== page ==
ADDIS ABABA (Reuters) – Ethiopia said on Wednesday that it had allowed humanitarian flights to its northern Tigray region this week, amid concerns that aid is not reaching people facing famine, but the civil aviation head said no such flights had yet left the capital.
Ethiopia’s government has been battling the Tigray People’s Liberation Front since November and thousands of civilians and an unknown number of combatants have since been killed.
Last week, government forces said they had withdrawn from the Tigray capital of Mekelle, but the TPLF said its forces seized the city, a major shift in the conflict.
Prime Minister Abiy Ahmed’s government declared a unilateral humanitarian ceasefire and said its soldiers left Mekelle to tend to greater security threats elsewhere.
“Since Monday July 5, 2021, the Federal government has granted flight permission for all interested parties to provide humanitarian services in Tigray region,” authorities said on Twitter.
But Wesenyeleh Hunegnaw, director-general of the Ethiopian Civil Aviation Authority, said no such flights had taken off from Addis Ababa this week.
“It (permission) has to be processed by the Ministry of Foreign Affairs and then has to come to us. So far, we have received nothing from MFA,” he told Reuters.
“And no flight has departed from Addis Ababa to Mekelle. If there were any, I would know.”
The UN humanitarian agency OCHA told Reuters in a brief statement that it welcomed the Ethiopian government’s announcement.
“Unfortunately, no flights have yet been able to travel directly from Addis Ababa to Mekelle or (the northern town of) Shire this week,” OCHA’s Guiomar Pau Sole said. “However, we are following up with all relevant actors to ensure that direct flights are able to operate as soon as possible, in light of this announcement.”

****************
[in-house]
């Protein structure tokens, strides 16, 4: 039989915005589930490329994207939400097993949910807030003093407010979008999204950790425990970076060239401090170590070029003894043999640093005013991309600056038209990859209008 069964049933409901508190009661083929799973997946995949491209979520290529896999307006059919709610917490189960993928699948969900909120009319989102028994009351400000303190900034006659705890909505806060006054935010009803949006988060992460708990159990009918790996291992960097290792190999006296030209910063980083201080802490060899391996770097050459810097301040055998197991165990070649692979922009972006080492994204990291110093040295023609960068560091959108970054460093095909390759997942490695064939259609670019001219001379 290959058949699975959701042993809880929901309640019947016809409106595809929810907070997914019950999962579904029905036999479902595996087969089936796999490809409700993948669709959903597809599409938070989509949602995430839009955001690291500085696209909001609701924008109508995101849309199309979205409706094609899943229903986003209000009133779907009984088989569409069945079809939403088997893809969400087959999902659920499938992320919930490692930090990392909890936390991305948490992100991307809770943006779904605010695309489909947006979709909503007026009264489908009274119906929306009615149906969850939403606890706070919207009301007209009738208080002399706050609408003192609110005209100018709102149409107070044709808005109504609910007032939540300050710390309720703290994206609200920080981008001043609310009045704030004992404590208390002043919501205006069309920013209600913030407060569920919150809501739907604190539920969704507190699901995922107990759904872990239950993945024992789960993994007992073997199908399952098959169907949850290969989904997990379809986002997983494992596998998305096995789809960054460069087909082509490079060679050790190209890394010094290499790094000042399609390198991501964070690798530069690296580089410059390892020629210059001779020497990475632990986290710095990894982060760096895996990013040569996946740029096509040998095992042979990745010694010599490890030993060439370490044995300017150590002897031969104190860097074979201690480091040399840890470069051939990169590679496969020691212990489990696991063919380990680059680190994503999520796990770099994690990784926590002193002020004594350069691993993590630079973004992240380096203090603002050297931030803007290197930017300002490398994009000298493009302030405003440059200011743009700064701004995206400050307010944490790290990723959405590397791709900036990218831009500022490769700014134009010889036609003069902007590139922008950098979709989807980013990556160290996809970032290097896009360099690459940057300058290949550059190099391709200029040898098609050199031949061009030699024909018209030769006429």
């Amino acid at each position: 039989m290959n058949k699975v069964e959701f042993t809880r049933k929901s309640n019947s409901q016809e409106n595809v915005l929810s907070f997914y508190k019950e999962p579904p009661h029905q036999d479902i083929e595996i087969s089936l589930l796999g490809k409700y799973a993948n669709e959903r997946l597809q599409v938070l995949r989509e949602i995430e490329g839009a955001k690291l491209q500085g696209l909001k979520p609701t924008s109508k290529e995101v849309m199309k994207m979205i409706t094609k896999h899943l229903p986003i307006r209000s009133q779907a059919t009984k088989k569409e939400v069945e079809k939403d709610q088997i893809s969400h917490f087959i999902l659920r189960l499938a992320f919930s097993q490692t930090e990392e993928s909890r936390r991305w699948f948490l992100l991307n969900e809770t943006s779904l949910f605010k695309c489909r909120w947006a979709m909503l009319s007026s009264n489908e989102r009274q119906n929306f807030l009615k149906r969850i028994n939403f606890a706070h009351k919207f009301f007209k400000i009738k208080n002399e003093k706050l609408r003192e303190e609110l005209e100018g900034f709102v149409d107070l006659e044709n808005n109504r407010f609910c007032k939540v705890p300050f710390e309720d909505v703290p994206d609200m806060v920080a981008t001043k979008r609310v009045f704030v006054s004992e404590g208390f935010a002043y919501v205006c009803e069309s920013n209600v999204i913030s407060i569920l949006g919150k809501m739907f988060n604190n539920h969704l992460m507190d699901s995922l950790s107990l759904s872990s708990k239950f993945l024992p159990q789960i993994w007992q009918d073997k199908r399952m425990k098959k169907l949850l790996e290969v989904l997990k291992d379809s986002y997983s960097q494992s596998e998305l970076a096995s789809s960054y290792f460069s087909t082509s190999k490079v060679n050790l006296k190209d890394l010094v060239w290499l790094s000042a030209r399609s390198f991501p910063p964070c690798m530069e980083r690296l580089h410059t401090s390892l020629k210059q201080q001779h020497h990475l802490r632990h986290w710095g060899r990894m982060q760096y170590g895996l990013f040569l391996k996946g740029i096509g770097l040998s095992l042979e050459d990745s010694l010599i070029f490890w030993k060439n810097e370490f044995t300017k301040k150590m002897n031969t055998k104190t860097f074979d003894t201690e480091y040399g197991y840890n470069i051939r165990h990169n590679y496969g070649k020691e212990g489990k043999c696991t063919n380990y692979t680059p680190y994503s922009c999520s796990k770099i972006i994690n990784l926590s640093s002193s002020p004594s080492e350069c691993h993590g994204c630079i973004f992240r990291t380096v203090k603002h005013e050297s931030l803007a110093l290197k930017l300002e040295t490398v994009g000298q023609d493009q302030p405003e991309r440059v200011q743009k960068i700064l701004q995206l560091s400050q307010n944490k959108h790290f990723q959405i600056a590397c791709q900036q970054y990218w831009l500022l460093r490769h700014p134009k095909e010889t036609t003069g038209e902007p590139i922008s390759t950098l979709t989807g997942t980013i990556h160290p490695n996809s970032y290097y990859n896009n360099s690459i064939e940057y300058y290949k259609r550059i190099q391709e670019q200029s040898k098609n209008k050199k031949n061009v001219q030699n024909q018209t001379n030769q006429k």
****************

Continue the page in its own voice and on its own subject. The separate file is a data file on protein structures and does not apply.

The United Nations said on Friday shortages of food had worsened dramatically over the past two weeks and some 400,000 people in Tigray were now estimated to be in famine, with another 1.8 million on the brink of famine.
Also on Friday, the government denied blocking humanitarian aid to Tigray and said it was rebuilding infrastructure amid accusations it is using hunger as a weapon.
It was not immediately possible to reach the TPLF or any of the Tigray region’s leaders for comment. Last week, a spokesperson for the TPLF condemned the government’s shutdown of services, including air transport, as a continued act of war.
Pressure is building on both sides to end hostilities so that aid can reach the starving. The commander of the Tigrayan forces on Tuesday called for a negotiated ceasefire with the government and a political solution, saying the government could not win the war.
Aid agency Medecins Sans Frontieres (MSF) on Wednesday called for an investigation into the deaths of its three employees killed by unknown assailants in Tigray last month.
MSF said it was pulling back its activities in Abi Adi, Adigrat and Axum, in central and eastern Tigray, while it will continue to provide assistance to people in urgent need in other areas.
“At this terrible time, we have made the extremely painful but necessary decision to suspend our activities in several areas of Tigray,” MSF operations director Teresa Sancristoval said in a statement.
(Reporting by Dawit Endeshaw; writing by Omar Mohammed; editing by Maggie Fick and Nick Macfie)